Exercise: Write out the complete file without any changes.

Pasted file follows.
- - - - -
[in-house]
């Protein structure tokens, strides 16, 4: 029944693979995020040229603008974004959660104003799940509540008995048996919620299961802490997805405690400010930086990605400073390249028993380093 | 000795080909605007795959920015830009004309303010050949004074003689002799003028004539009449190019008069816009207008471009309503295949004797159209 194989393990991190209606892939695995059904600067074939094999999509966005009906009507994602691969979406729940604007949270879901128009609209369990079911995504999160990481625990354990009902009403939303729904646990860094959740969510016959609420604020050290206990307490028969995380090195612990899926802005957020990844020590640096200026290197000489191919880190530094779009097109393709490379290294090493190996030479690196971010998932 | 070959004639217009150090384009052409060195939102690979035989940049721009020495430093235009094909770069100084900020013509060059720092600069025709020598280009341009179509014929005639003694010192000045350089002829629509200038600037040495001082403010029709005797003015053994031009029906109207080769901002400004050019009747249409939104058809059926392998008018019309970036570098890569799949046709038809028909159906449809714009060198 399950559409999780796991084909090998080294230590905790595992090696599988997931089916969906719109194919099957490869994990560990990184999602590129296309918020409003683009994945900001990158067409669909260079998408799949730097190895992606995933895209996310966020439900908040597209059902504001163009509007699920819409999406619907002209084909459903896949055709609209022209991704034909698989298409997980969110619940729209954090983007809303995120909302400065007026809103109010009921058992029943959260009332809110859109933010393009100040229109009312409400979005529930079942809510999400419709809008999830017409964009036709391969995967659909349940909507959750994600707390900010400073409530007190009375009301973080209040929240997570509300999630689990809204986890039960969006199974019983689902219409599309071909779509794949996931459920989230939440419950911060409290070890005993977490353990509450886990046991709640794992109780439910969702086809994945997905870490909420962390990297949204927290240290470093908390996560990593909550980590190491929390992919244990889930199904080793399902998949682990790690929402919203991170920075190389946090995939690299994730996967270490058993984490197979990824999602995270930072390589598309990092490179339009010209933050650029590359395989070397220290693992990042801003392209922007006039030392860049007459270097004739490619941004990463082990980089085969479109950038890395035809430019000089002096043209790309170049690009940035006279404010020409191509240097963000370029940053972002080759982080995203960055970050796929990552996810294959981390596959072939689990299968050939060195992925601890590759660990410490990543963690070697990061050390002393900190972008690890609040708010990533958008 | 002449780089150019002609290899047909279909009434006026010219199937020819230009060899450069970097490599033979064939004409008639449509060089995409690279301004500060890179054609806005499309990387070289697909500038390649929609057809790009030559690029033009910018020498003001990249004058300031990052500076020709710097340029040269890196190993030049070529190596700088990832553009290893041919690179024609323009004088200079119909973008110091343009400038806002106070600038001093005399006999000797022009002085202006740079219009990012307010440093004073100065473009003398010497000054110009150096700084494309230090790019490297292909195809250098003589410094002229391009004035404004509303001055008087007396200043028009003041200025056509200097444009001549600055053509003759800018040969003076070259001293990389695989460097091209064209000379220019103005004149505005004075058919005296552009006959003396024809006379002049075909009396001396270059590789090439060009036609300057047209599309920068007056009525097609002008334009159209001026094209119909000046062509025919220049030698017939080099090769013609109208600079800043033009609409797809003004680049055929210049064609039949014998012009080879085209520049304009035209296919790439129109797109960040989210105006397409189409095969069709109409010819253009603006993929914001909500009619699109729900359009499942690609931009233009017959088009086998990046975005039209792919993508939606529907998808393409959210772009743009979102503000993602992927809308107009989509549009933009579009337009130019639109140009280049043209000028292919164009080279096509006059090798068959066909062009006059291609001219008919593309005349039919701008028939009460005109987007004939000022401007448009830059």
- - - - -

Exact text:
[in-house]
């Protein structure tokens, strides 16, 4: 029944693979995020040229603008974004959660104003799940509540008995048996919620299961802490997805405690400010930086990605400073390249028993380093 | 000795080909605007795959920015830009004309303010050949004074003689002799003028004539009449190019008069816009207008471009309503295949004797159209 194989393990991190209606892939695995059904600067074939094999999509966005009906009507994602691969979406729940604007949270879901128009609209369990079911995504999160990481625990354990009902009403939303729904646990860094959740969510016959609420604020050290206990307490028969995380090195612990899926802005957020990844020590640096200026290197000489191919880190530094779009097109393709490379290294090493190996030479690196971010998932 | 070959004639217009150090384009052409060195939102690979035989940049721009020495430093235009094909770069100084900020013509060059720092600069025709020598280009341009179509014929005639003694010192000045350089002829629509200038600037040495001082403010029709005797003015053994031009029906109207080769901002400004050019009747249409939104058809059926392998008018019309970036570098890569799949046709038809028909159906449809714009060198 399950559409999780796991084909090998080294230590905790595992090696599988997931089916969906719109194919099957490869994990560990990184999602590129296309918020409003683009994945900001990158067409669909260079998408799949730097190895992606995933895209996310966020439900908040597209059902504001163009509007699920819409999406619907002209084909459903896949055709609209022209991704034909698989298409997980969110619940729209954090983007809303995120909302400065007026809103109010009921058992029943959260009332809110859109933010393009100040229109009312409400979005529930079942809510999400419709809008999830017409964009036709391969995967659909349940909507959750994600707390900010400073409530007190009375009301973080209040929240997570509300999630689990809204986890039960969006199974019983689902219409599309071909779509794949996931459920989230939440419950911060409290070890005993977490353990509450886990046991709640794992109780439910969702086809994945997905870490909420962390990297949204927290240290470093908390996560990593909550980590190491929390992919244990889930199904080793399902998949682990790690929402919203991170920075190389946090995939690299994730996967270490058993984490197979990824999602995270930072390589598309990092490179339009010209933050650029590359395989070397220290693992990042801003392209922007006039030392860049007459270097004739490619941004990463082990980089085969479109950038890395035809430019000089002096043209790309170049690009940035006279404010020409191509240097963000370029940053972002080759982080995203960055970050796929990552996810294959981390596959072939689990299968050939060195992925601890590759660990410490990543963690070697990061050390002393900190972008690890609040708010990533958008 | 002449780089150019002609290899047909279909009434006026010219199937020819230009060899450069970097490599033979064939004409008639449509060089995409690279301004500060890179054609806005499309990387070289697909500038390649929609057809790009030559690029033009910018020498003001990249004058300031990052500076020709710097340029040269890196190993030049070529190596700088990832553009290893041919690179024609323009004088200079119909973008110091343009400038806002106070600038001093005399006999000797022009002085202006740079219009990012307010440093004073100065473009003398010497000054110009150096700084494309230090790019490297292909195809250098003589410094002229391009004035404004509303001055008087007396200043028009003041200025056509200097444009001549600055053509003759800018040969003076070259001293990389695989460097091209064209000379220019103005004149505005004075058919005296552009006959003396024809006379002049075909009396001396270059590789090439060009036609300057047209599309920068007056009525097609002008334009159209001026094209119909000046062509025919220049030698017939080099090769013609109208600079800043033009609409797809003004680049055929210049064609039949014998012009080879085209520049304009035209296919790439129109797109960040989210105006397409189409095969069709109409010819253009603006993929914001909500009619699109729900359009499942690609931009233009017959088009086998990046975005039209792919993508939606529907998808393409959210772009743009979102503000993602992927809308107009989509549009933009579009337009130019639109140009280049043209000028292919164009080279096509006059090798068959066909062009006059291609001219008919593309005349039919701008028939009460005109987007004939000022401007448009830059």